You can listen to the sermon again on our YouTube channel.



Jesus Christ the Lord is born 


PRAYERS (Chris Smith)


In peace let us pray to the Lord.


Father, on this holy day your Son our Saviour

was born in human flesh.

Renew your Church as the Body of Christ.


Holy God,

All: hear our prayer.


On this holy day there was no room for your Son in the inn.

Protect with your love those who have no home

and all who live in poverty.


Holy God,

All: hear our prayer.


On this holy day Mary, in the pain of labour,

brought your Son to birth.

Hold in your hand […and] all who are in pain or distress.


Holy God,

All: hear our prayer.


On this holy day Christ came as a light shining in the darkness.

Bring comfort to…, and all who suffer in the sadness of our world.


Holy God,

All: hear our prayer.


On this holy day the angels sang, ‘Peace to God’s people on earth.’

Strengthen those who work for peace and justice in…,

and in all the world.


Holy God,

All: hear our prayer.


On this holy day shepherds in the field heard tidings of joy.

Give us grace to preach the gospel of Christ’s redemption.


Holy God,

All: hear our prayer.


On this holy day strangers found the Holy Family,

and saw the baby lying in the manger.

Bless our homes and all whom we love.


Holy God,

All: hear our prayer.


On this holy day Christians the world over celebrate Christ’s birth.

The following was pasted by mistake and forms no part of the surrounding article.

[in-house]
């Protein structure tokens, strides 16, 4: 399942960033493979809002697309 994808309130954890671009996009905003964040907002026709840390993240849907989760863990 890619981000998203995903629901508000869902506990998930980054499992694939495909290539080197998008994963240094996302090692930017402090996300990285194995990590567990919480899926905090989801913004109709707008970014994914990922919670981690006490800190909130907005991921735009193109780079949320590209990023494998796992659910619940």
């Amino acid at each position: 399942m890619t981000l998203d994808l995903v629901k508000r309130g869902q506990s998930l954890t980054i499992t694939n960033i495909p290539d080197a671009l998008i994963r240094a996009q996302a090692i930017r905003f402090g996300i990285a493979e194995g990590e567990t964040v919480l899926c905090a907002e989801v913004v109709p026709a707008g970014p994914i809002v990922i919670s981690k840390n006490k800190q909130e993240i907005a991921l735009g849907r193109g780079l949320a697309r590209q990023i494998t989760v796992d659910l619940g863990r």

Open our hearts that he may be born in us today.


Holy God,

All: hear our prayer.


A Collect for Today


Leader: Lord Jesus Christ,

your birth at Bethlehem

draws us to kneel in wonder at heaven touching earth:

accept our heartfelt praise

as we worship you,

our Saviour and our eternal God.

All       Amen.


The Lord's prayer



Joy to the world 




Leader: When the Word became flesh, 

earth was joined to heaven in the womb of Mary: 

May the love and obedience of Mary be your example.  

May the peace of Christ rule in your hearts and homes. 

May you be filled with the joy of the Spirit 

and the gifts of your eternal home. 

And the blessing of God almighty, 

the Father, the Son and the Holy Spirit, 

be with us all, 

this Christmas season and for evermore.  

All:        Amen.




Leader: God sent his angels from glory 

to bring to shepherds

the good news of Jesus’ birth.

All:        Immanuel, God with us. 


Leader: You have heard his story,

the story of God’s own Son.

All:        Immanuel, God with us.


Leader: May he fill you with joy

to bring this good news to others today. 

All:        Immanuel, God with us. Amen.






The Bishop of Norwich's Christmas video

Bishop Graham has recorded a short film looking to the nativity story, praising the many acts of kindness across the diocese, and encouraging us all with the hope, comfort and joy that we find in Jesus.